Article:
Cryptocurrency companies operating in Austria have to apply for a license to the nation’s financial watchdog as the new Anti-Money Laundering (AML) regulations come into effect. License applicants must show to the Austrian financial watchdog that they possess sufficient capability, coherence, and solvency to run the business.
As part of their plans, the Financial Markets Authority (FMA) of Austria will impose a maximum fine of €200,000 on cryptoasset-related businesses that fail to register with the country’s regulator.
The legal notice further reads that the following services are subject to the requirement to register: ”the issuance and selling of virtual currencies as well as transferring them, trading and exchange platforms for them (irrespective of where virtual currencies are to be exchanged between one another or for legal tender payment instruments or vice versa) as well as providers of custodian wallets.”
The rules come within the implementation of the Fifth Money Laundering Directive (AMD 5), which provides a broad definition of crypto assets and qualifying it as “financial instruments.” Such a broad definition of financial instruments goes beyond cryptocurrencies to cover many related-assets, including security tokens.
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Crypto exchanges and custodians are brought under EU AML rules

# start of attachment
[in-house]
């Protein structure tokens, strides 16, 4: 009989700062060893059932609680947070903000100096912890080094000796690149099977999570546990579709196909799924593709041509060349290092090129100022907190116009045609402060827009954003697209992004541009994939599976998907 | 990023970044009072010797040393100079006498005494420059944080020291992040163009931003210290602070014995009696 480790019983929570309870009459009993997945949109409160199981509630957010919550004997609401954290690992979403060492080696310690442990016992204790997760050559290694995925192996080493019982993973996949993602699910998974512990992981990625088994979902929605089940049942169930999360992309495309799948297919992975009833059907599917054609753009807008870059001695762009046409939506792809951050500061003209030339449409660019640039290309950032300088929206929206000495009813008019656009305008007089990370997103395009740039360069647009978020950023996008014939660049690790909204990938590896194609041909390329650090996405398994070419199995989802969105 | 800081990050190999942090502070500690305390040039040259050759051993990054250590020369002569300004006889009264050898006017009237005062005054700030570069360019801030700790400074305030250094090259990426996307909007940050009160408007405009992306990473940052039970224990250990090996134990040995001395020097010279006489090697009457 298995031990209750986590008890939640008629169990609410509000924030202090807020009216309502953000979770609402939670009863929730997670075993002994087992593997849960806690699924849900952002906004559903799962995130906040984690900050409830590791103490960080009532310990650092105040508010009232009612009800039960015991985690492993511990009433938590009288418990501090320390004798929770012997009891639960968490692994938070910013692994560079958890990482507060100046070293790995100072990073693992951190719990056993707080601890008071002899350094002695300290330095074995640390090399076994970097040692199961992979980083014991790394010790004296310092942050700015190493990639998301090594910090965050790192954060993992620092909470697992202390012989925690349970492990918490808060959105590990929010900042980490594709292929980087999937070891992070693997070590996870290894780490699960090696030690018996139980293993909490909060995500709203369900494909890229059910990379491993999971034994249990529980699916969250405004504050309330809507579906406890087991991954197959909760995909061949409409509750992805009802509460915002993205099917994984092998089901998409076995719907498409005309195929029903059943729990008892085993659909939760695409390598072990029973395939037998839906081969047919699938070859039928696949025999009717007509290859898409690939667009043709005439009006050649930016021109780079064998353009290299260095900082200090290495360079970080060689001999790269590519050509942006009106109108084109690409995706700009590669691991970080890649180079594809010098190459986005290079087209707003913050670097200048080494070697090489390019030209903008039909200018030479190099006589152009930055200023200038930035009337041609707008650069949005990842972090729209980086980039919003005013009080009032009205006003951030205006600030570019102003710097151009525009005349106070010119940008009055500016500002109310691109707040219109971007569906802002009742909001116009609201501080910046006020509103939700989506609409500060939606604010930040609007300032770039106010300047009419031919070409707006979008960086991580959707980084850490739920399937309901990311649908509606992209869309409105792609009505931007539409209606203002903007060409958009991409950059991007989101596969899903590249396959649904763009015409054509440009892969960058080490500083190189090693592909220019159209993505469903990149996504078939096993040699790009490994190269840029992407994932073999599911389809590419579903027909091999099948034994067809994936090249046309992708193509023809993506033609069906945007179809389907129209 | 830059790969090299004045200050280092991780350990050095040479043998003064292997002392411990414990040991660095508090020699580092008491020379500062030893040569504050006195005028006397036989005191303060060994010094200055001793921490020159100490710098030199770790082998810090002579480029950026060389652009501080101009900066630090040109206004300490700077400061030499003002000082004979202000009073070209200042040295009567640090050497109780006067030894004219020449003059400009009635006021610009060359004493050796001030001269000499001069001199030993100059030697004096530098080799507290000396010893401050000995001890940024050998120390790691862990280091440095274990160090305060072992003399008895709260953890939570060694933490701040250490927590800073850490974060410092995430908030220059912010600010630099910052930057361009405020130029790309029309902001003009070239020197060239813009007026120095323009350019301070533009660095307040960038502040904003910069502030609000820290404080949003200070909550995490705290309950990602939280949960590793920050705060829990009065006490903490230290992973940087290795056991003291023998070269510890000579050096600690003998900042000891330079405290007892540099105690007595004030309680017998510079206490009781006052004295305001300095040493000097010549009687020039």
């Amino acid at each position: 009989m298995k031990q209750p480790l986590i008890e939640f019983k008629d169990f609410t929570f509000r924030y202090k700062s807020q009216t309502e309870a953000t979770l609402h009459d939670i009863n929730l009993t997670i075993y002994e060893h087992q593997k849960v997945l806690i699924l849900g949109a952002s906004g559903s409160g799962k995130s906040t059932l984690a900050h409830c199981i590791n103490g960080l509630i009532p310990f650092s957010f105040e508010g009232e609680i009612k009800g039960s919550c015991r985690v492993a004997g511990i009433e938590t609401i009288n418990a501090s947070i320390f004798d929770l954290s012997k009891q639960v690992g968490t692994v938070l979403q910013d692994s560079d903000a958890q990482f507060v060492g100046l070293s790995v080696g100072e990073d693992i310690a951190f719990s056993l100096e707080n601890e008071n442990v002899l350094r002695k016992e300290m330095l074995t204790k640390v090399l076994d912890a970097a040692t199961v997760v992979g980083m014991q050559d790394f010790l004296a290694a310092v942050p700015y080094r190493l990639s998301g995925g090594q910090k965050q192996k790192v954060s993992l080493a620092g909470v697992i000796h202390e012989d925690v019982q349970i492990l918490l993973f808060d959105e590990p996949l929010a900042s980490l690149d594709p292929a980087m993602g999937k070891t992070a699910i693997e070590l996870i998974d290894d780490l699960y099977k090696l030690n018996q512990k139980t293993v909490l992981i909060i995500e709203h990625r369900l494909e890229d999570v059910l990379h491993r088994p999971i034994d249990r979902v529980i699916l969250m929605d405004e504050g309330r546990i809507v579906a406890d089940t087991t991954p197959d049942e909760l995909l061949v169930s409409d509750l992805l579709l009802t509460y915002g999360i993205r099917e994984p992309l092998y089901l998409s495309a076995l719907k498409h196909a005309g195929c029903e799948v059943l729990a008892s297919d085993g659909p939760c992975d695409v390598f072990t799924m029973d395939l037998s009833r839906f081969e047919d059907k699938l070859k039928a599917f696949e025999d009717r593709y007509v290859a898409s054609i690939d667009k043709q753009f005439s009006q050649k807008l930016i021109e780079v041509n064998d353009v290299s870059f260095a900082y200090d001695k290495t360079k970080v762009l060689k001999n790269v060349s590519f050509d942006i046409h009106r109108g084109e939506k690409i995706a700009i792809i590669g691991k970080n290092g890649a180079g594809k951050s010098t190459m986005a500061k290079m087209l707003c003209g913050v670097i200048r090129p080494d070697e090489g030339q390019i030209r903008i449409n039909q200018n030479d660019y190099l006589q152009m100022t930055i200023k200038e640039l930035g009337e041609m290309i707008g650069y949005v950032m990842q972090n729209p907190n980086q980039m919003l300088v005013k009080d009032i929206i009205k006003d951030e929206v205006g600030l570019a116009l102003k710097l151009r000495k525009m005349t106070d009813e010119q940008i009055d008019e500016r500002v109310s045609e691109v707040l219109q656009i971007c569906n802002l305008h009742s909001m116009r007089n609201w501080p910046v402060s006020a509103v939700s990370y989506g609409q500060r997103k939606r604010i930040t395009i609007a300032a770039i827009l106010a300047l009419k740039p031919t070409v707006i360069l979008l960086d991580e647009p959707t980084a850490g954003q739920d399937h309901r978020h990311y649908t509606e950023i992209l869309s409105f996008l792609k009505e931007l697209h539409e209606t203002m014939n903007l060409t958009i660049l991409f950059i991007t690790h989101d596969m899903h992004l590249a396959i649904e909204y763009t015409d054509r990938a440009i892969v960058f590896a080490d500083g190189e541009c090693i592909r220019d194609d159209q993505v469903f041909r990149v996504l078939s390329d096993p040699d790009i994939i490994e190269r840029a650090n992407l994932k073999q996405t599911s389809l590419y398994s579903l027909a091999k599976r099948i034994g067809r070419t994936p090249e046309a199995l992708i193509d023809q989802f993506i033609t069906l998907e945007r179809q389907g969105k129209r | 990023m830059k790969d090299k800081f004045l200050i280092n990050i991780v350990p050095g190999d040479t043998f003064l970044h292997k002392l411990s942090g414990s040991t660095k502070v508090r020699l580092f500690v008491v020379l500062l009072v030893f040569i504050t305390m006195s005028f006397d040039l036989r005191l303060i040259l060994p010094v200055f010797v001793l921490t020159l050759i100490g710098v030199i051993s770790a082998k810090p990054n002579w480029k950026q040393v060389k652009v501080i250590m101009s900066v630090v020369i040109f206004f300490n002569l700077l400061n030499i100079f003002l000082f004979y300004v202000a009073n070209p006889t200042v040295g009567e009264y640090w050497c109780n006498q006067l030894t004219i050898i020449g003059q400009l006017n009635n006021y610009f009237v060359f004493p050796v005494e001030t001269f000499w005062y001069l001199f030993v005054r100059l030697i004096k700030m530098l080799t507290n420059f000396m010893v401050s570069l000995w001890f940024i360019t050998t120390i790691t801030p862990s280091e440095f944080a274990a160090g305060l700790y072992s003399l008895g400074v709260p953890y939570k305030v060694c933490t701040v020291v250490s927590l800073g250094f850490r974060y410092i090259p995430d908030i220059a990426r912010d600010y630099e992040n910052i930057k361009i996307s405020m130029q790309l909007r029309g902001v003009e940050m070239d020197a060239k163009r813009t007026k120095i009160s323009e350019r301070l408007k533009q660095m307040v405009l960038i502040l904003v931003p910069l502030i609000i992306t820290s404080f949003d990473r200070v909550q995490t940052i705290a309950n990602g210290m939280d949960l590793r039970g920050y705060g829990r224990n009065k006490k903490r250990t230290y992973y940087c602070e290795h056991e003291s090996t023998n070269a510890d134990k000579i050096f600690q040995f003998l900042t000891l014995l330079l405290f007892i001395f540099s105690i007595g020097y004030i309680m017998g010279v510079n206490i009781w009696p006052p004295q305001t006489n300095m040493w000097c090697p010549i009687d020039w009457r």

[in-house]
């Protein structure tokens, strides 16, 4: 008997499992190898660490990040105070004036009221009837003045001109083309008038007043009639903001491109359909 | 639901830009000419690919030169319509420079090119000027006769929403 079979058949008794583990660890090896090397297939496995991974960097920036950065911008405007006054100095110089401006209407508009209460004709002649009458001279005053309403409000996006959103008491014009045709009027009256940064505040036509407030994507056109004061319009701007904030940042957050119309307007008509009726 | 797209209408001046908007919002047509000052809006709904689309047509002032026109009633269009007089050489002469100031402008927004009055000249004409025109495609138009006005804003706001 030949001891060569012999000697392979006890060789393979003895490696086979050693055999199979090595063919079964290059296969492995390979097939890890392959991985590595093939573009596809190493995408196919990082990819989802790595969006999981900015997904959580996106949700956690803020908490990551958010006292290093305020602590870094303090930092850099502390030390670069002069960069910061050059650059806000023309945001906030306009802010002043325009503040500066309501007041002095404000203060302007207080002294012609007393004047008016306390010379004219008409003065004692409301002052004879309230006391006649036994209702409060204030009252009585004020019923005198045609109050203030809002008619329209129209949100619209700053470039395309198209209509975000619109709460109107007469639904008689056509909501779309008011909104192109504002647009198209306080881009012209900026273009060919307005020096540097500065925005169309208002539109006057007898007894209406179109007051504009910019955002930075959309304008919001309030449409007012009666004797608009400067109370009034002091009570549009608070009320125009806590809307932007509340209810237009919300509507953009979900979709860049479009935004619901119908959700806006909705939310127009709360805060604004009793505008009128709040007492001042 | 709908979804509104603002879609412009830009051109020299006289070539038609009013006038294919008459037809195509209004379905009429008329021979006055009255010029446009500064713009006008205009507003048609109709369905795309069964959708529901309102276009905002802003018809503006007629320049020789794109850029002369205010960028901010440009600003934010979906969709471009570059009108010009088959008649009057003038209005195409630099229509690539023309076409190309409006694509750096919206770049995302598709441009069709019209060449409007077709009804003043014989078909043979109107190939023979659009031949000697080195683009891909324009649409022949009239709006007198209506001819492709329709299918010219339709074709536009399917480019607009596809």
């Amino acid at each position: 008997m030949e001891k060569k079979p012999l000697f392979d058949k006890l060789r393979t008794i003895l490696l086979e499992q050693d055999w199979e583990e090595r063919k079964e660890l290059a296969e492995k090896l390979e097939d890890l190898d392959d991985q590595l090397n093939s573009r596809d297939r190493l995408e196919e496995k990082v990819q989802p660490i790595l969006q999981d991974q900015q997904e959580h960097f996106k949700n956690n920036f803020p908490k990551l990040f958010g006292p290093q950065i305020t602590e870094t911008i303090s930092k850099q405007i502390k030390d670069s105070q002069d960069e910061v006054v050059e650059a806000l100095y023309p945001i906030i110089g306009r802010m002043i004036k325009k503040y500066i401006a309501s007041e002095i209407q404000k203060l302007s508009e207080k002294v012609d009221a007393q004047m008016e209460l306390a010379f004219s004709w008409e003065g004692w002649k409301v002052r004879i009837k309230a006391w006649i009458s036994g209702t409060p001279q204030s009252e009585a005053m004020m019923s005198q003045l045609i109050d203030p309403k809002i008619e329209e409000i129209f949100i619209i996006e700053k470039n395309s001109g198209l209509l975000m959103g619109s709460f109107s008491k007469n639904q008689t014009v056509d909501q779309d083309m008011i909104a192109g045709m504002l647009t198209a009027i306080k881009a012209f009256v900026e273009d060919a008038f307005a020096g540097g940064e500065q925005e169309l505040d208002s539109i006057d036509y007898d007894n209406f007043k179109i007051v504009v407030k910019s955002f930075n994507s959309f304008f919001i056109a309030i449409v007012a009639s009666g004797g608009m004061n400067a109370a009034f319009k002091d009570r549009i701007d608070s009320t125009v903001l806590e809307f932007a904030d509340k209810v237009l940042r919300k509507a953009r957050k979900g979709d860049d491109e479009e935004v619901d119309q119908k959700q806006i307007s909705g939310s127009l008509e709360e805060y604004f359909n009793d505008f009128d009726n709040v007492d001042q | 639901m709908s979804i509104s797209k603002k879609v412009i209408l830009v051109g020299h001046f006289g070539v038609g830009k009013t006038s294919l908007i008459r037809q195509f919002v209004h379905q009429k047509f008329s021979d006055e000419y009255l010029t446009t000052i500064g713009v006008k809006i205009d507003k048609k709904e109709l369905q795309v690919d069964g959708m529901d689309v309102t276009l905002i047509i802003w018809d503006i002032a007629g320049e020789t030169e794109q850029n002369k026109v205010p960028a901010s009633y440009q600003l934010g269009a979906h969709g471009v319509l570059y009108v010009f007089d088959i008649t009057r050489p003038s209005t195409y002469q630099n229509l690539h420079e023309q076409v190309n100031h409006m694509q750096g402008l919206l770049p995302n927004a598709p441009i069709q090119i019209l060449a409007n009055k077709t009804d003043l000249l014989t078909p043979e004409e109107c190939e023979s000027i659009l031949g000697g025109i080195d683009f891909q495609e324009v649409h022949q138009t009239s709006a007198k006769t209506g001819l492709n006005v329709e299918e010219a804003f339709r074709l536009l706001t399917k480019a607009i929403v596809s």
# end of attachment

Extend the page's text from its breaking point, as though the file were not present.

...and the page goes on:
Published in June 2018, the AMLD5 is a pan-European anti-money laundering directive that member states will have until January 10, 2020, to implement it into their national laws. The legislation is notable because it represents the EU’s first attempt to regulate cryptocurrency activities at EU-level expressly.
Under AMLD5, crypto exchanges and custodian wallet providers will be brought within the scope of EU anti-money laundering rules for the first time. The law imposes registration and customer due to diligence requirements that force operators to disclose their traders’ identities and report suspicious activity.
Extending AML regulations to cryptocurrency activities is being considered in several countries around the world, such as Australia and the UK, and already tracks the EU’s recent push to regulate the sector.
In addition, European regulators have united in pursuing a tough regulatory approach should Libra seek authorizations to operate in the 19-country bloc. They spoke about serious implications for financial stability if authorities lost control over the phenomenon and called for a common set of rules for crypto assets, but none of them has properly taken off so far.